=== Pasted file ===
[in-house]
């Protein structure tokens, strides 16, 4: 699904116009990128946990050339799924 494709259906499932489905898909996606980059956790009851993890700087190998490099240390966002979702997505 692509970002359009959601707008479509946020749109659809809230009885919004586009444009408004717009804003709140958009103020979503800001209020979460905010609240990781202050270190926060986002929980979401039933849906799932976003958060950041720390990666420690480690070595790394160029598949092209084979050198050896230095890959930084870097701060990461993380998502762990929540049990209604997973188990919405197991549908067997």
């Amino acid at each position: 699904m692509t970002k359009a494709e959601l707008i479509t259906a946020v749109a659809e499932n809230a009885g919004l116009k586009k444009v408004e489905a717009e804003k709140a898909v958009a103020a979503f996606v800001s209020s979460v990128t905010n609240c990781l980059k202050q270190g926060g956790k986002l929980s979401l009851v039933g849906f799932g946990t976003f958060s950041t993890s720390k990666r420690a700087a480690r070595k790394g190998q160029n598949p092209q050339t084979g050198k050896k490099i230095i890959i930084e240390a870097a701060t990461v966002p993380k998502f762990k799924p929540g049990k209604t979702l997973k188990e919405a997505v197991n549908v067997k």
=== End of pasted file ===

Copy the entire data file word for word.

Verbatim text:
[in-house]
């Protein structure tokens, strides 16, 4: 699904116009990128946990050339799924 494709259906499932489905898909996606980059956790009851993890700087190998490099240390966002979702997505 692509970002359009959601707008479509946020749109659809809230009885919004586009444009408004717009804003709140958009103020979503800001209020979460905010609240990781202050270190926060986002929980979401039933849906799932976003958060950041720390990666420690480690070595790394160029598949092209084979050198050896230095890959930084870097701060990461993380998502762990929540049990209604997973188990919405197991549908067997």
């Amino acid at each position: 699904m692509t970002k359009a494709e959601l707008i479509t259906a946020v749109a659809e499932n809230a009885g919004l116009k586009k444009v408004e489905a717009e804003k709140a898909v958009a103020a979503f996606v800001s209020s979460v990128t905010n609240c990781l980059k202050q270190g926060g956790k986002l929980s979401l009851v039933g849906f799932g946990t976003f958060s950041t993890s720390k990666r420690a700087a480690r070595k790394g190998q160029n598949p092209q050339t084979g050198k050896k490099i230095i890959i930084e240390a870097a701060t990461v966002p993380k998502f762990k799924p929540g049990k209604t979702l997973k188990e919405a997505v197991n549908v067997k």